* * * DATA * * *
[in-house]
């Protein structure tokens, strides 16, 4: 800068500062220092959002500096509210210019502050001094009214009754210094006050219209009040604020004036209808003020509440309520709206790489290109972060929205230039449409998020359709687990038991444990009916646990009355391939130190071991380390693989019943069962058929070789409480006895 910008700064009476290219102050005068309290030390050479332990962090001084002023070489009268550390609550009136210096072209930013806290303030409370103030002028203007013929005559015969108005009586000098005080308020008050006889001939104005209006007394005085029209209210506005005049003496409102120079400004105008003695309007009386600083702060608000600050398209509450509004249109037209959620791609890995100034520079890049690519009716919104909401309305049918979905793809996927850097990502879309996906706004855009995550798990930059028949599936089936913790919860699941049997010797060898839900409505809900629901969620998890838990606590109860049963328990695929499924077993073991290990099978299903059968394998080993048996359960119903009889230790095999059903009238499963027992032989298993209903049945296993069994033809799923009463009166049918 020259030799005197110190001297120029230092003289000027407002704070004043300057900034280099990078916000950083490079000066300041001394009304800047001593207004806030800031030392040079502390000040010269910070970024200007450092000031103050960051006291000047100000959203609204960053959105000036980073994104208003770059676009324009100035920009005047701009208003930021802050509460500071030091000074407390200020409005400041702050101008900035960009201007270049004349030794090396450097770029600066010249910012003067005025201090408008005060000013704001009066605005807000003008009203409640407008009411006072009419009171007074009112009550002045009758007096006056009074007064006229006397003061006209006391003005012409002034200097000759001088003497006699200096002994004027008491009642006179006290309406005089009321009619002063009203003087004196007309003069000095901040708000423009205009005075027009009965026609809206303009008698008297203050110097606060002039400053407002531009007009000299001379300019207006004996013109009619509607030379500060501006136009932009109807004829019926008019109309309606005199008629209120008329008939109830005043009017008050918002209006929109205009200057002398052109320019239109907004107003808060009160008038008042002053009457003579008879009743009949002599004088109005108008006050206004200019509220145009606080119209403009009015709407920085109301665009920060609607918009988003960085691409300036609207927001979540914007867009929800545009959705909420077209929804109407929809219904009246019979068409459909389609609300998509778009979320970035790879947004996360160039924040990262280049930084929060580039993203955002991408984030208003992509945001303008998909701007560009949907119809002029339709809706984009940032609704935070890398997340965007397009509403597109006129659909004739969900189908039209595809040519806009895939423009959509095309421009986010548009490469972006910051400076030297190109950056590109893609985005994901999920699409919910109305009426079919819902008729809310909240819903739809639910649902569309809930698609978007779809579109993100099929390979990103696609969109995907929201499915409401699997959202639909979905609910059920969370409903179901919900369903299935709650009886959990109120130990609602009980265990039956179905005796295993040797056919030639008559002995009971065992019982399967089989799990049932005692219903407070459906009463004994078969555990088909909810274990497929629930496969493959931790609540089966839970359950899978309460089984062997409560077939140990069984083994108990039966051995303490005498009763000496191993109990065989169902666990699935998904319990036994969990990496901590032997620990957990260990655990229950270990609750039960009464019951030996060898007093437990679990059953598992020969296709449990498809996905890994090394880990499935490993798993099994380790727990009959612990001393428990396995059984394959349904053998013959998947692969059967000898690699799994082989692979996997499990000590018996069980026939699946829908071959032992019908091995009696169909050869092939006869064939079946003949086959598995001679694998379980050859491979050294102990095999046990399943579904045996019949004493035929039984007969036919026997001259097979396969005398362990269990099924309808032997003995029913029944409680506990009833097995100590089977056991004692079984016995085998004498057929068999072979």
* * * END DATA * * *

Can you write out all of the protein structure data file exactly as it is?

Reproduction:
[in-house]
């Protein structure tokens, strides 16, 4: 800068500062220092959002500096509210210019502050001094009214009754210094006050219209009040604020004036209808003020509440309520709206790489290109972060929205230039449409998020359709687990038991444990009916646990009355391939130190071991380390693989019943069962058929070789409480006895 910008700064009476290219102050005068309290030390050479332990962090001084002023070489009268550390609550009136210096072209930013806290303030409370103030002028203007013929005559015969108005009586000098005080308020008050006889001939104005209006007394005085029209209210506005005049003496409102120079400004105008003695309007009386600083702060608000600050398209509450509004249109037209959620791609890995100034520079890049690519009716919104909401309305049918979905793809996927850097990502879309996906706004855009995550798990930059028949599936089936913790919860699941049997010797060898839900409505809900629901969620998890838990606590109860049963328990695929499924077993073991290990099978299903059968394998080993048996359960119903009889230790095999059903009238499963027992032989298993209903049945296993069994033809799923009463009166049918 020259030799005197110190001297120029230092003289000027407002704070004043300057900034280099990078916000950083490079000066300041001394009304800047001593207004806030800031030392040079502390000040010269910070970024200007450092000031103050960051006291000047100000959203609204960053959105000036980073994104208003770059676009324009100035920009005047701009208003930021802050509460500071030091000074407390200020409005400041702050101008900035960009201007270049004349030794090396450097770029600066010249910012003067005025201090408008005060000013704001009066605005807000003008009203409640407008009411006072009419009171007074009112009550002045009758007096006056009074007064006229006397003061006209006391003005012409002034200097000759001088003497006699200096002994004027008491009642006179006290309406005089009321009619002063009203003087004196007309003069000095901040708000423009205009005075027009009965026609809206303009008698008297203050110097606060002039400053407002531009007009000299001379300019207006004996013109009619509607030379500060501006136009932009109807004829019926008019109309309606005199008629209120008329008939109830005043009017008050918002209006929109205009200057002398052109320019239109907004107003808060009160008038008042002053009457003579008879009743009949002599004088109005108008006050206004200019509220145009606080119209403009009015709407920085109301665009920060609607918009988003960085691409300036609207927001979540914007867009929800545009959705909420077209929804109407929809219904009246019979068409459909389609609300998509778009979320970035790879947004996360160039924040990262280049930084929060580039993203955002991408984030208003992509945001303008998909701007560009949907119809002029339709809706984009940032609704935070890398997340965007397009509403597109006129659909004739969900189908039209595809040519806009895939423009959509095309421009986010548009490469972006910051400076030297190109950056590109893609985005994901999920699409919910109305009426079919819902008729809310909240819903739809639910649902569309809930698609978007779809579109993100099929390979990103696609969109995907929201499915409401699997959202639909979905609910059920969370409903179901919900369903299935709650009886959990109120130990609602009980265990039956179905005796295993040797056919030639008559002995009971065992019982399967089989799990049932005692219903407070459906009463004994078969555990088909909810274990497929629930496969493959931790609540089966839970359950899978309460089984062997409560077939140990069984083994108990039966051995303490005498009763000496191993109990065989169902666990699935998904319990036994969990990496901590032997620990957990260990655990229950270990609750039960009464019951030996060898007093437990679990059953598992020969296709449990498809996905890994090394880990499935490993798993099994380790727990009959612990001393428990396995059984394959349904053998013959998947692969059967000898690699799994082989692979996997499990000590018996069980026939699946829908071959032992019908091995009696169909050869092939006869064939079946003949086959598995001679694998379980050859491979050294102990095999046990399943579904045996019949004493035929039984007969036919026997001259097979396969005398362990269990099924309808032997003995029913029944409680506990009833097995100590089977056991004692079984016995085998004498057929068999072979």